DATE: Saturday 23rd July
COURSE: Cowes – Solent finish, around marks
DISTANCE (nm): 24-36 hours
Often forgotten is that the Channel Race is one of the Club’s oldest events, designed by the Ocean Racing Club (as it was then) in 1928 to be the second ‘ocean race’ after the Fastnet.
Date: Saturday 23rd July
Course: Cowes – Solent finish, around marks
Distance (nm): 24-36 hours
The first Channel Race took place in 1928 with just 12 entries, including the Club’s first German entry – Mona Lisa, sailed by J H Molzier. At the time, the Fastnet Race was known as the Ocean Race and so the new Channel Race gained the name of the Junior Ocean Race.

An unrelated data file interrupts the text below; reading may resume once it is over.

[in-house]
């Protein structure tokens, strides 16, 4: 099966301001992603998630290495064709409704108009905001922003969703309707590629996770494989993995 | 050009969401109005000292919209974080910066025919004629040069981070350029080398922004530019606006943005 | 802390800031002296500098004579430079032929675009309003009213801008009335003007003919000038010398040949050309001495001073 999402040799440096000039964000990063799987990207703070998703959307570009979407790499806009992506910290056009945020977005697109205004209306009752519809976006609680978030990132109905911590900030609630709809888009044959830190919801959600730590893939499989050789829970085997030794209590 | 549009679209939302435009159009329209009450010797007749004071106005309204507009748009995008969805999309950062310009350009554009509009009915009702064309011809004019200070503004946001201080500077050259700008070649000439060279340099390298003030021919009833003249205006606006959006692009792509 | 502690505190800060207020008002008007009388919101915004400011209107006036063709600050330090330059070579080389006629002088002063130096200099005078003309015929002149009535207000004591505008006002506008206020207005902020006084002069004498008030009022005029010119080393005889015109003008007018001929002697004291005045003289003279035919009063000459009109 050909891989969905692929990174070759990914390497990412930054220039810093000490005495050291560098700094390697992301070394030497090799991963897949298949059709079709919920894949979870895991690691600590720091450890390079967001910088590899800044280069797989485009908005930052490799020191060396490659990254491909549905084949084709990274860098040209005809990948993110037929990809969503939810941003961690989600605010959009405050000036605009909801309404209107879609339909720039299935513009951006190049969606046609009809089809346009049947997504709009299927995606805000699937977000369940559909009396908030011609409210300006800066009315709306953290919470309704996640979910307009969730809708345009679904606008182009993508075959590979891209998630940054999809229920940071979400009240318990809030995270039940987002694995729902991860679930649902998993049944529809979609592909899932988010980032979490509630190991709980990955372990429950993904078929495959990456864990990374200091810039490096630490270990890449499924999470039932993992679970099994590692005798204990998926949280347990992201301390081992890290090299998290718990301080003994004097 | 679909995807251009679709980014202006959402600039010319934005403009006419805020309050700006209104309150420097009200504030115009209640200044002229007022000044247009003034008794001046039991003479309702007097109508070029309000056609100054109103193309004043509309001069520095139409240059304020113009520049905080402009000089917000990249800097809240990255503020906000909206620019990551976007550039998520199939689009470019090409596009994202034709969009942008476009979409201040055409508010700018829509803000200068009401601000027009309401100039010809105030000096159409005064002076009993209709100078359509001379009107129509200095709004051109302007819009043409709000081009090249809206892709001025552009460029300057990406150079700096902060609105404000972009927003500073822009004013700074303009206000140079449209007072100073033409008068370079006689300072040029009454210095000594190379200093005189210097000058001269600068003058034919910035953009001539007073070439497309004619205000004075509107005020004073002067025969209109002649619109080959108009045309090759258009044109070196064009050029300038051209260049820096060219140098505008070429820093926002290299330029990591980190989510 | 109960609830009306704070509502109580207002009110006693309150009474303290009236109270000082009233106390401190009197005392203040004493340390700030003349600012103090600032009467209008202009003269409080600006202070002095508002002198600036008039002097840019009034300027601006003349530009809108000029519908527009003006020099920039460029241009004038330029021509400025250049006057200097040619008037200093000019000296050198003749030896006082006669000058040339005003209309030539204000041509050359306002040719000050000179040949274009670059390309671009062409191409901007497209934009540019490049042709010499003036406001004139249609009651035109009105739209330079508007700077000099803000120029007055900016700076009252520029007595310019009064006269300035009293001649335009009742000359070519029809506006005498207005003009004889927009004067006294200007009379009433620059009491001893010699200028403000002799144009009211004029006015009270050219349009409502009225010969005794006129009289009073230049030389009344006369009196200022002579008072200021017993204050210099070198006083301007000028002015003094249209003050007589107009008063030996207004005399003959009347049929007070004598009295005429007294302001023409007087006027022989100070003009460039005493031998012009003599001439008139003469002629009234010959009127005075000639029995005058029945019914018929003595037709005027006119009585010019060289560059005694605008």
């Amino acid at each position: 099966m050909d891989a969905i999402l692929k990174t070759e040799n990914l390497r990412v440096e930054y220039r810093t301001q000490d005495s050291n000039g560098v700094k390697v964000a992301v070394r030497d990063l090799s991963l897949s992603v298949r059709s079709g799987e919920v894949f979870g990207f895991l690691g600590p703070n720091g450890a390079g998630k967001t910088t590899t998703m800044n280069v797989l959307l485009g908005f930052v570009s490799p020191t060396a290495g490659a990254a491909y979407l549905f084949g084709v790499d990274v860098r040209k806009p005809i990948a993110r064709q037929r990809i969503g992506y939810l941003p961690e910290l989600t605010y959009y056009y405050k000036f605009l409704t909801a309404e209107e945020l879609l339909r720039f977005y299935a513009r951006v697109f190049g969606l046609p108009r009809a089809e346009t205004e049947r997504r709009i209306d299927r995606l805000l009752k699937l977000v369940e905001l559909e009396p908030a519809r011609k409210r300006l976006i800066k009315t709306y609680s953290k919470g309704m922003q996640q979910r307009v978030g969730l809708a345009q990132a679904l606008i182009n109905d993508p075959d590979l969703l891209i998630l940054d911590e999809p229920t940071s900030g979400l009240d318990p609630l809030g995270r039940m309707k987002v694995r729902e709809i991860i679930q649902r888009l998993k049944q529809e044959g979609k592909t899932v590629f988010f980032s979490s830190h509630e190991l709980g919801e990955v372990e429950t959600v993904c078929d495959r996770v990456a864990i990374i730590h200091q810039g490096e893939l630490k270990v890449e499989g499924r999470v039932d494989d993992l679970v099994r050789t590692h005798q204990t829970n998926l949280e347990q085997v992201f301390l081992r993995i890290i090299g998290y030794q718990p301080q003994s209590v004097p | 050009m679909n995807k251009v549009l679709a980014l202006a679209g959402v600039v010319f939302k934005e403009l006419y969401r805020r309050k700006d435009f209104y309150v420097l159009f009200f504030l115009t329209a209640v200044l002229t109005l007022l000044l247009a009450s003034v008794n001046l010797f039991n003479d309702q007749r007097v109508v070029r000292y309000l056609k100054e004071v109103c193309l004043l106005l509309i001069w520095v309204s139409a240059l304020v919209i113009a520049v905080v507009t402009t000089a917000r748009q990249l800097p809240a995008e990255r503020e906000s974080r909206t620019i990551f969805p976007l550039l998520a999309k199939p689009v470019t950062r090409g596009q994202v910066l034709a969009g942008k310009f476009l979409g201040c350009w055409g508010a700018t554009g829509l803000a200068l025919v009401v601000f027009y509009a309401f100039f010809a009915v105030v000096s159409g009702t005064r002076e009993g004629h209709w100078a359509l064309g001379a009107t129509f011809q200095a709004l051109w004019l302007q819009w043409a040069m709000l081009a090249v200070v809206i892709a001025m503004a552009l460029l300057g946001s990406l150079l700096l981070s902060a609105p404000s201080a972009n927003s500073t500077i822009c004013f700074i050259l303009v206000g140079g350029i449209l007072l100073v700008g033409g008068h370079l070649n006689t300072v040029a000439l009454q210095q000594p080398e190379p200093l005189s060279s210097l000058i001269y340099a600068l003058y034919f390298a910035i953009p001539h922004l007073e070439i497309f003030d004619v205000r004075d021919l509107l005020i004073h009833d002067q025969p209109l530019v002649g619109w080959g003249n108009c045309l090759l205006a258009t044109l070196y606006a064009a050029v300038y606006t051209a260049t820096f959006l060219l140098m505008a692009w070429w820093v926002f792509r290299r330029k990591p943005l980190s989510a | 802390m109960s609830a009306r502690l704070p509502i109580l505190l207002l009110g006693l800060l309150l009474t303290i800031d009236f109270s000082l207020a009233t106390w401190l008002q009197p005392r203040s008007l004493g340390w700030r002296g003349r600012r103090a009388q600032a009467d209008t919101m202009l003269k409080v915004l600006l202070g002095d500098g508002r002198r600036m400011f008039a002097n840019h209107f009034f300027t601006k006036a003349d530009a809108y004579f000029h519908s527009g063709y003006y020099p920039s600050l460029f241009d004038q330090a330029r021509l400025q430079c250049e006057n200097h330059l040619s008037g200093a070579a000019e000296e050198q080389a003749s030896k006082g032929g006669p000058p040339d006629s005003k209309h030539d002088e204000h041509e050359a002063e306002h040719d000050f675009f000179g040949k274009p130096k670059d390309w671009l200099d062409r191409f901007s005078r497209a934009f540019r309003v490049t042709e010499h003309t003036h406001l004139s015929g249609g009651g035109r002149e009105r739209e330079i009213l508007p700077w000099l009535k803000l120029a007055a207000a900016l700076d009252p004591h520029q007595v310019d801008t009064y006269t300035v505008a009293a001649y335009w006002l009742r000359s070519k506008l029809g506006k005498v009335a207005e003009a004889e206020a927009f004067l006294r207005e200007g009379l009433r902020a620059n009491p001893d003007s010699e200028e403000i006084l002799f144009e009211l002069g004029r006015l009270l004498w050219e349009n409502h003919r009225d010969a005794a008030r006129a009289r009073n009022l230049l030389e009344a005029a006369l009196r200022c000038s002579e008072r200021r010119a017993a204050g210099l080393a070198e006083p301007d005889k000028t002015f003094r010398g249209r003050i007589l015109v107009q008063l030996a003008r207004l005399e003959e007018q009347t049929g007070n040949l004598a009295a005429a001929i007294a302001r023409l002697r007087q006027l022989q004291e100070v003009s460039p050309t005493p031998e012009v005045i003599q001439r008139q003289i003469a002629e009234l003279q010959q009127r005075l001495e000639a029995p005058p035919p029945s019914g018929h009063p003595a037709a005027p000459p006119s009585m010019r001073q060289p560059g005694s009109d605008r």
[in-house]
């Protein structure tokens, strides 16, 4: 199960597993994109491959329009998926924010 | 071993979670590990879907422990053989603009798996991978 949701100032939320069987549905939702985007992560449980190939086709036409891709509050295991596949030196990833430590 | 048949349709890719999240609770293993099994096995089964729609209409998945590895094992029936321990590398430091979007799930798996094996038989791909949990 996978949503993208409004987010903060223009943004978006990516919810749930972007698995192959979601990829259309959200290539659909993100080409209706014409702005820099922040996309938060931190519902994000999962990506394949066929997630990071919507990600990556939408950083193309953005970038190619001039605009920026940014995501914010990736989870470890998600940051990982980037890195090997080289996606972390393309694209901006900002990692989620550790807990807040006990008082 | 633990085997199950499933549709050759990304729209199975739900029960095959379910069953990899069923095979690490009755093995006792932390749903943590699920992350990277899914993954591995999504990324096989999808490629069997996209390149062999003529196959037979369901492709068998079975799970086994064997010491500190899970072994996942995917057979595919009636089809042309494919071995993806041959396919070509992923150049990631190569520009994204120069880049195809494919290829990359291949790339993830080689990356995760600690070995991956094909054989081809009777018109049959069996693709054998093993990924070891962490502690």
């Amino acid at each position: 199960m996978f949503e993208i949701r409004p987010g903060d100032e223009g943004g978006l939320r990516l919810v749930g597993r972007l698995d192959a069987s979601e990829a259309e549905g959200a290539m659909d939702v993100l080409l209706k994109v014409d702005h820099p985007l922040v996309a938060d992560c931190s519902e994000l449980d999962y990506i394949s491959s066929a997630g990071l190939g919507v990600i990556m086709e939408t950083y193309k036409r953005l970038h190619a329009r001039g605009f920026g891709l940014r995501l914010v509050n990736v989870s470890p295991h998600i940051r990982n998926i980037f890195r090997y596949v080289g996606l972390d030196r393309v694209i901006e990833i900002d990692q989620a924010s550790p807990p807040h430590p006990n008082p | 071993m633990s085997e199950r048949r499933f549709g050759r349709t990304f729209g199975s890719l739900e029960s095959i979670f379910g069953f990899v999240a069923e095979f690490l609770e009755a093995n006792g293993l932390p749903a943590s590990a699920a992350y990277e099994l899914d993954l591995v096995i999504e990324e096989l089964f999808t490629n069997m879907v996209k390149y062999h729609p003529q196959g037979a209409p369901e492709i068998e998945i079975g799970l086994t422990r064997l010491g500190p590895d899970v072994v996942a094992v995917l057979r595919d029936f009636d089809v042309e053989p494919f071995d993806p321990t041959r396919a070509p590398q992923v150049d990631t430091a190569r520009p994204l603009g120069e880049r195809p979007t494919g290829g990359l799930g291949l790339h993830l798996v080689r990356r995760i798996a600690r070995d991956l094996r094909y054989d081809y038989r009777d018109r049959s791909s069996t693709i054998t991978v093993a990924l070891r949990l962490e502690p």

The race has never been a destination race, but always a designed course, originally running from Cowes to Royal Sovereign light vessel, round Cherbourg breakwater and back to Cowes via the Nab Tower, with a distance of some 251 miles. It was designed for smaller boats with a minimum LWL of 27ft (those entering the Fastnet Race at the time had to exceed 35ft, but not exceed 60ft).
Winner of the first race was Penboch, owned by Robert Somerset, a 34ft cutter built at St Servan in Brittany in 1901. Somerset himself went on to be Commodore from 1951-2. Thus the Channel Race has been a regular, long-standing fixture in the RORC programme and has, over the years even formed part of the Admiral’s Cup, as well as the Commodores’ Cup.
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